Reviews include The Boy and the Heron, Eileen, and The Three Musketeers: Part One – D’Artagnan.
What makes a Master?
September 6, 2014
By: Adam Nayman
Of all the programs at the Toronto International Film Festival, Masters is at once the most rarified and the most difficult to define. While sections like Discovery or TIFF Docs basically do what they say on the tin – i.e. offer up movies by new filmmakers or non-fiction cinema – Masters is supposedly organized as a showcase for directors who have reached a pinnacle of artistry that separates them from their peers. But a quick look at the figures selected this for year’s Masters program suggests that mastery is very much in the eye of the beholder.
Take for the example the British director Michael Winterbottom, tapped for his new drama The Face Of An Angel, a fictionalized dramatization of the 2007 murder of Meredith Kercher by her roommate Amanda Knox. Since arriving on the scene in the early 90s, Winterbottom has been one of the most prolific filmmakers in the United Kingdom, producing works in a variety of modes from historical drama (The Claim) to science-fiction (Code 46), as well as a wildly successful comedy miniseries (The Trip) that has already spawned one sequel. It feels like Winterbottom has made more movies – and more different types of movies – than any of his peers, and his eclecticism of both subject and style is refreshing in comparison to those filmmakers who work the same groove over and over again.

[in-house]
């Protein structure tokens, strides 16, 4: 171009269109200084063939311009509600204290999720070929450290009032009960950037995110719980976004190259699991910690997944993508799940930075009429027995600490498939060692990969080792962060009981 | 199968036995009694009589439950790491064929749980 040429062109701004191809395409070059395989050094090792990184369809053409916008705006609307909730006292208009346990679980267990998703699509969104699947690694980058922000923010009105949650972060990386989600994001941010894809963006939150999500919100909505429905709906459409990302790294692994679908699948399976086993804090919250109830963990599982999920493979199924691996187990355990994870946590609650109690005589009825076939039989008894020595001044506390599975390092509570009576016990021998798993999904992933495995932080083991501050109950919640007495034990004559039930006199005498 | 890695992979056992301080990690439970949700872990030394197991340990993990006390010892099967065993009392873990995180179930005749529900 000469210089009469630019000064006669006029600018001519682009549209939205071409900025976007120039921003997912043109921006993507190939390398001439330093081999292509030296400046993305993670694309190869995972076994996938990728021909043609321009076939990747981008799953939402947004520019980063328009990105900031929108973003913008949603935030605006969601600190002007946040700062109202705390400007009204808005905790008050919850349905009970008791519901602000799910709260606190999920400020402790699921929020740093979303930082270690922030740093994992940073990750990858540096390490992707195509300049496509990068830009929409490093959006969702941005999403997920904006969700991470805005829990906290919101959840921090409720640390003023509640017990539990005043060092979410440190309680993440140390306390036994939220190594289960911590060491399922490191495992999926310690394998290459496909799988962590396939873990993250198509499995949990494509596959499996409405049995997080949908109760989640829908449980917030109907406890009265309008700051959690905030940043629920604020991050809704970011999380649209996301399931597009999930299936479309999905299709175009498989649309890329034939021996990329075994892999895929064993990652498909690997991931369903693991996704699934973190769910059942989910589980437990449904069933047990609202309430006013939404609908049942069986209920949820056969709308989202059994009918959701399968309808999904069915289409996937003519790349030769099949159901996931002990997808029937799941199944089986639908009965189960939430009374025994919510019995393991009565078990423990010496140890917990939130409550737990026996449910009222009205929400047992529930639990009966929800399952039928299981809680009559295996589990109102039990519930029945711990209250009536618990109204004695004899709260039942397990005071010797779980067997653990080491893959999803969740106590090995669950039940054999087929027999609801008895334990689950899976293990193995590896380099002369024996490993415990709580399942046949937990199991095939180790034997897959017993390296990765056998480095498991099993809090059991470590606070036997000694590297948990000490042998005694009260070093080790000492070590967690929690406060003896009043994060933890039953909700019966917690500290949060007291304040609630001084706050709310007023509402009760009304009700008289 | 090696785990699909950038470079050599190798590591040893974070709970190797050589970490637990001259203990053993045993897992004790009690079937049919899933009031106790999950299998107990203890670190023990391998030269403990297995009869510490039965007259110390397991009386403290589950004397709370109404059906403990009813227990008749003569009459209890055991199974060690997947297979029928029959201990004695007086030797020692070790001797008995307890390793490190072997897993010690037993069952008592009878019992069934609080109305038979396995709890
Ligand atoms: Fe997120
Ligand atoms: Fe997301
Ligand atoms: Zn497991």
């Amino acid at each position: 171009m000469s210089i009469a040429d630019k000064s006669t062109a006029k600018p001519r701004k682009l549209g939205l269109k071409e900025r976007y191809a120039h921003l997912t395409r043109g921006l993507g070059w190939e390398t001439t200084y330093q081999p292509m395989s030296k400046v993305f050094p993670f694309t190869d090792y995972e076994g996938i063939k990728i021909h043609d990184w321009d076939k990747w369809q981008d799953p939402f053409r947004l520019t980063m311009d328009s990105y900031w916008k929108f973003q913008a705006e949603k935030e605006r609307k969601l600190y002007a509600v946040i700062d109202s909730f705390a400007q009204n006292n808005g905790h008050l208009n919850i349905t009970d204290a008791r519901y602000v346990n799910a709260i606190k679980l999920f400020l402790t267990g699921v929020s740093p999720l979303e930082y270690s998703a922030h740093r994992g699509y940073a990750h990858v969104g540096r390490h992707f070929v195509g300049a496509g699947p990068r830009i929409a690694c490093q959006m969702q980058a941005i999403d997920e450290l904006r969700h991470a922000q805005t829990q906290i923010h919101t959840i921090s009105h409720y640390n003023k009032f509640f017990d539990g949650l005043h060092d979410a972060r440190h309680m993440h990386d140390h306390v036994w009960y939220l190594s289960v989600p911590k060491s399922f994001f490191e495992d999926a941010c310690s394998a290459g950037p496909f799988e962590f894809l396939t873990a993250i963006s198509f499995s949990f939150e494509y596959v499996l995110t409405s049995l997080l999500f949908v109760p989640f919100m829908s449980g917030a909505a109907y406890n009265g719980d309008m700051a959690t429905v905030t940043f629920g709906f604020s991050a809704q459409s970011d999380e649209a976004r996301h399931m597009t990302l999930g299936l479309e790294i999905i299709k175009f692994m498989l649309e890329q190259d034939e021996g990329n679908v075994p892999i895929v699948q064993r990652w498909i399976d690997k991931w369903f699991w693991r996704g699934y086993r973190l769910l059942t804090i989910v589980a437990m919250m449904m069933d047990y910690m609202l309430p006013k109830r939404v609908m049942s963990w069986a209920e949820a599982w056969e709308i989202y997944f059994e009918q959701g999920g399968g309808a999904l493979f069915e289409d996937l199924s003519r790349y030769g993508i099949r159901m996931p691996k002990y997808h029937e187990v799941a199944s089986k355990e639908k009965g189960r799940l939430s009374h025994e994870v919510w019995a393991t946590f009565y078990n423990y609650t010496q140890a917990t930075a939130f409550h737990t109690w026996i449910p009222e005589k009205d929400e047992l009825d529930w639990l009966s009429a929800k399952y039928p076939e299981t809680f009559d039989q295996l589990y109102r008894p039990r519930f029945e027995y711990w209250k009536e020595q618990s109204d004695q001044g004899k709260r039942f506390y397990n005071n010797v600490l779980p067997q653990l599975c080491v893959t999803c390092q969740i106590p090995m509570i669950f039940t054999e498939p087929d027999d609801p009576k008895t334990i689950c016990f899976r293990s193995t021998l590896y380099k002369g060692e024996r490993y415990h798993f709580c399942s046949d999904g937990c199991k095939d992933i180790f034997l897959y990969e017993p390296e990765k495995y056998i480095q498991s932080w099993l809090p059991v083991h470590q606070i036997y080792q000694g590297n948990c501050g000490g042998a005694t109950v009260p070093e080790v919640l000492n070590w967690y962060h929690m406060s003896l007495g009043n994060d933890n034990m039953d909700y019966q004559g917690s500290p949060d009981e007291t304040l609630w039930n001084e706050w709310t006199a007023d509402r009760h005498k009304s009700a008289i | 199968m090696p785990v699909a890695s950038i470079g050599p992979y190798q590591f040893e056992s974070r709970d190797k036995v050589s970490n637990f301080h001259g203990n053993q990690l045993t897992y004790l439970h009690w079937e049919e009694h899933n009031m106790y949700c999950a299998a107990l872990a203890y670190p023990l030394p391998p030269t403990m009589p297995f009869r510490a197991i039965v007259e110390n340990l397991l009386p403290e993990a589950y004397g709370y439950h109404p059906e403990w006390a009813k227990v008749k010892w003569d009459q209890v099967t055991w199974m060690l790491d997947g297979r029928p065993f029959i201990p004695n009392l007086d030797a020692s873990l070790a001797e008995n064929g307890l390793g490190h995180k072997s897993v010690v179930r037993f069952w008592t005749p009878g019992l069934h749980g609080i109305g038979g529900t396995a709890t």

On the other hand, Winterbottom is hardly what even the most generous critic would term a master filmmaker. His best films, like the Manchester music scene comedy 24 Hour Party People (2002), are loose-limbed creatures, and when he does plunk down into a specific genre, the results are often disastrous, as in The Killer Inside Me (2010), a mannered, grotesque and unconvincing adaptation of Jim Thompson’s pulpy 1951 novel of the same name. The same restlessness that leads Winterbottom to pursue such wildly different projects from year to year also keeps the movies themselves from feeling like fully realized works. Nobody who has at through the patchy likes of A Mighty Heart or The Look of Love could possibly call Winterbottom a master; he’d be more accurately consigned to a new section called “Veterans.”
Where Winterbottom has made maybe four films (out of nearly two dozen) that might warrant inclusion in a section called “Masters,” Andrey Zyvagintsev has only made four films, period. His new feature, Leviathan, won Best Screenplay at this year’s Cannes International Film Festival, a prize that some observers thought was a consolation for not getting the Palme D’Or; the reviews were strong across the board. Beginning with his debut The Return (2003), Zyvagintsev has worked in a strong, moody style; it’s easy to see that this is a filmmaker with a distinctive signature.